Samples of Smallpox Found in Old NIH Lab

Samples of Smallpox Found in Old NIH Lab

Smallpox Virus, TEM – BV2384

An old laboratory on the National Institutes of Health (NIH) campus in Bethesda, MD., was in the process of being cleaned out in preparation for moving the lab to the main campus.  During that time, scientists uncovered six vials of the smallpox virus in a storage room, prompting an immediate response by the Centers for Disease Control and Prevention (CDC) to transport the frozen samples to a secure facility.  Once there, the CDC will test the virus to see if it is still viable before destroying it.  There was no evidence of the samples being breached or lab workers being exposed to infection.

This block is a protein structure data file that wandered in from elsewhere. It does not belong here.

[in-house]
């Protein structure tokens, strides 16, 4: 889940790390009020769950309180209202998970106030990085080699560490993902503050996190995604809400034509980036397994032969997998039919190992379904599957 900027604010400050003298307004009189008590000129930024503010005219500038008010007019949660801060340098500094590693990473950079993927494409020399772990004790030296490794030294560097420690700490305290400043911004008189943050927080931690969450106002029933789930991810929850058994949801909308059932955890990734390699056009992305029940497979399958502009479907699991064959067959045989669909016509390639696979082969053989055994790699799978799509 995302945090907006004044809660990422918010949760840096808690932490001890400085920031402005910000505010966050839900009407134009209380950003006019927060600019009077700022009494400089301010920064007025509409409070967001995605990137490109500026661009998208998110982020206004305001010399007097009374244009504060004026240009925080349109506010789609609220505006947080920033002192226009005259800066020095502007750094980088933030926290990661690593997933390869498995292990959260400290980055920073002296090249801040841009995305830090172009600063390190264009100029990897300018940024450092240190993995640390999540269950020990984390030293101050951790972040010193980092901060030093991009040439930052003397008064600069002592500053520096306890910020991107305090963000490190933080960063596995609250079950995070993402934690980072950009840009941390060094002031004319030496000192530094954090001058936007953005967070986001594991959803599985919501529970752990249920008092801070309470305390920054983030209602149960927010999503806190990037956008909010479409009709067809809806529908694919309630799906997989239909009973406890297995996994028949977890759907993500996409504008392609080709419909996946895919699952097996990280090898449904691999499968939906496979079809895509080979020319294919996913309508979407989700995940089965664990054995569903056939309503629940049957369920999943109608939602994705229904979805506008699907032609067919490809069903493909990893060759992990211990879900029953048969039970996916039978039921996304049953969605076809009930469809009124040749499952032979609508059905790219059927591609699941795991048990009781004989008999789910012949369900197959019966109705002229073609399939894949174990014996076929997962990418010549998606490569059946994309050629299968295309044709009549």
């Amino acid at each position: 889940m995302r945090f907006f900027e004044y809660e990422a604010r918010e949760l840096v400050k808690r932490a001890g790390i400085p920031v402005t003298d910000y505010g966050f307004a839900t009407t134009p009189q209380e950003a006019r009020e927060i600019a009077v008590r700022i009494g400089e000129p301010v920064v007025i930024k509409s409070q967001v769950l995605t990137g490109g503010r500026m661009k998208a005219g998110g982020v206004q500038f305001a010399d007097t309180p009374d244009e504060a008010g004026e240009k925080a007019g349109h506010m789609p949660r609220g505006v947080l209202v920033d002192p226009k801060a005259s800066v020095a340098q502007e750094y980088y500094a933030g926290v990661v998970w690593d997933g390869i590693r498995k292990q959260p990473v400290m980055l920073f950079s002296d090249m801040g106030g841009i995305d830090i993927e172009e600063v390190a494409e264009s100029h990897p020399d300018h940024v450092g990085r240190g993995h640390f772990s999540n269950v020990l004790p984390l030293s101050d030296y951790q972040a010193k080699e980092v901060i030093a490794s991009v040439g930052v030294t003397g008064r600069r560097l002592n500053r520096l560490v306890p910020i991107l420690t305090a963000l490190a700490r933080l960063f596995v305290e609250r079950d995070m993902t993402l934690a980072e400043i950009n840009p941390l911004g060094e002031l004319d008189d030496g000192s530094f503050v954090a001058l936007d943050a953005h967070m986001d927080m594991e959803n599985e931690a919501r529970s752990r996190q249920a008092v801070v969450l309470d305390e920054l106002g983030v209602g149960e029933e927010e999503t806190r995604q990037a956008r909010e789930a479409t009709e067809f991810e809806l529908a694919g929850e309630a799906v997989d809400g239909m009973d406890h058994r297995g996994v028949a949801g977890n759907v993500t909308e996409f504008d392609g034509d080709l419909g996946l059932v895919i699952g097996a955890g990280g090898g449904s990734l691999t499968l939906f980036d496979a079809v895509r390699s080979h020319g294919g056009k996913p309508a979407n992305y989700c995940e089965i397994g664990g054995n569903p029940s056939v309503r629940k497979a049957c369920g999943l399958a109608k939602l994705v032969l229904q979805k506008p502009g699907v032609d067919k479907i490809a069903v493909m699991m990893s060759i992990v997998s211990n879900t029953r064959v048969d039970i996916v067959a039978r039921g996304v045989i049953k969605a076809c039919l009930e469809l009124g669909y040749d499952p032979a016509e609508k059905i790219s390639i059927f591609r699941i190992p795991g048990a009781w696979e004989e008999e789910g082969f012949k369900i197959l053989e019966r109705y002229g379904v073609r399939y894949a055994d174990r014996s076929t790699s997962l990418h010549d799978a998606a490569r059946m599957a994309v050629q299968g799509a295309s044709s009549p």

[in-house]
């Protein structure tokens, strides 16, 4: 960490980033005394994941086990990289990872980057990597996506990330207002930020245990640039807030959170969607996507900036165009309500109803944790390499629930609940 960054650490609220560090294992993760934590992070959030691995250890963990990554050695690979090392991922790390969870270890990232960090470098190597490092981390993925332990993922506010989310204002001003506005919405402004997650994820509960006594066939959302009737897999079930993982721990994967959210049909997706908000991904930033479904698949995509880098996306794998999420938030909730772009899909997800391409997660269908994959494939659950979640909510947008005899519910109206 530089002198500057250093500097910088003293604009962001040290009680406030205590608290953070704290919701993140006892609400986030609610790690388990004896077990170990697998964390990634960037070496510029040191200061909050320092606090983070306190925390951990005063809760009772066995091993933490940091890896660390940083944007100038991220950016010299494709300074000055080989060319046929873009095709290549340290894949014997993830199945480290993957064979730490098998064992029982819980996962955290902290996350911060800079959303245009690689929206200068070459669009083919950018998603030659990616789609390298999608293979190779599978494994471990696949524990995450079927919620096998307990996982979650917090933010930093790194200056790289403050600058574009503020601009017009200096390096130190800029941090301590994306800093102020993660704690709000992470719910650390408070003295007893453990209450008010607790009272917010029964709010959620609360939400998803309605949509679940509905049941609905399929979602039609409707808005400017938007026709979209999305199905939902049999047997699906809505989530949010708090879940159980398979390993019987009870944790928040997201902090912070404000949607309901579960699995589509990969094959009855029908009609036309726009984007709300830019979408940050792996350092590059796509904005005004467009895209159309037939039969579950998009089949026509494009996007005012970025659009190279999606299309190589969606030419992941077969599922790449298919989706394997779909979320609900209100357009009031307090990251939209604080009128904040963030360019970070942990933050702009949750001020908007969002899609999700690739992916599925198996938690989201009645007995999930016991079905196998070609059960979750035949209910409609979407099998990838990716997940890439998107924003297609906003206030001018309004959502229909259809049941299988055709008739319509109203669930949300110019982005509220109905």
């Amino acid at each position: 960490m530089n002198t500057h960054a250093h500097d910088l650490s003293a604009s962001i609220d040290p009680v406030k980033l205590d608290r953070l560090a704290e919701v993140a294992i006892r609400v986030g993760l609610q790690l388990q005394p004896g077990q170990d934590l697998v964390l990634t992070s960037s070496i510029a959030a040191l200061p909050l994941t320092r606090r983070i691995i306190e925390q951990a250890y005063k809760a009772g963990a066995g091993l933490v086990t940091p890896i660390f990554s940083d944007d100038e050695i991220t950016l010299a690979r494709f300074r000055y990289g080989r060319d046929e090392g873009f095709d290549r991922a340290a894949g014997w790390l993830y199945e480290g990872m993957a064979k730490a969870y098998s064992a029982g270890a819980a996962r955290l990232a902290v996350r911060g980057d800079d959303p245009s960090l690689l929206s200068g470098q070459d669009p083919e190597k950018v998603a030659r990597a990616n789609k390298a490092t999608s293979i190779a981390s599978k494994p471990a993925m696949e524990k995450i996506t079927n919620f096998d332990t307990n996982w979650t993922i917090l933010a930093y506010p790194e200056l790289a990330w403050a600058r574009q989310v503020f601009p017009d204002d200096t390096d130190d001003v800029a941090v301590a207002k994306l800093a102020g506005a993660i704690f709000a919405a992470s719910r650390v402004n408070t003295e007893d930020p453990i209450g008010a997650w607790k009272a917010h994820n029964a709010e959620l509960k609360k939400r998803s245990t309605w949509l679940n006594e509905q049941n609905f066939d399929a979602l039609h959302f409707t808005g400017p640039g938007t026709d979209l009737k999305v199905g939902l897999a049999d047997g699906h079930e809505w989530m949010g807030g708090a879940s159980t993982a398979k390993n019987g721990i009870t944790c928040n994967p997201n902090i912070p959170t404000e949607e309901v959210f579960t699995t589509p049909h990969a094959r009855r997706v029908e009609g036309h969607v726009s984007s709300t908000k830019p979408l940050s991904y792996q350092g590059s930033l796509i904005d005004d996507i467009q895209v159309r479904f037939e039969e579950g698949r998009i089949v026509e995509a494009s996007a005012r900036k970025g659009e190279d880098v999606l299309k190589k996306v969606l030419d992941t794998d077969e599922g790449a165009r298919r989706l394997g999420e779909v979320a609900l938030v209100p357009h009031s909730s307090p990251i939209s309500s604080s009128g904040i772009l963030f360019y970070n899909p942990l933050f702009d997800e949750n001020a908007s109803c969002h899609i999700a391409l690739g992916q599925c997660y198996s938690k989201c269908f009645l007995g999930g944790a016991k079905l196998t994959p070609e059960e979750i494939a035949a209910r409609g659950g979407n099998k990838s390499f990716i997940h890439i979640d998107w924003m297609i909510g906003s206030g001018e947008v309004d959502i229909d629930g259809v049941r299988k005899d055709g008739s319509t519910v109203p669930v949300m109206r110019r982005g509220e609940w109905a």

Smallpox is caused by the airborne variola virus, and results in flu-like symptoms which eventually develop into lesions appearing on the skin, which rapidly enlarge and rupture.  It is estimated that smallpox was responsible for 300-500 million deaths in the 20th century, until a vaccine was discovered and the disease eradicated in 1977.  Since then, only two facilities in the world are allowed to keep samples of the virus under tight security.

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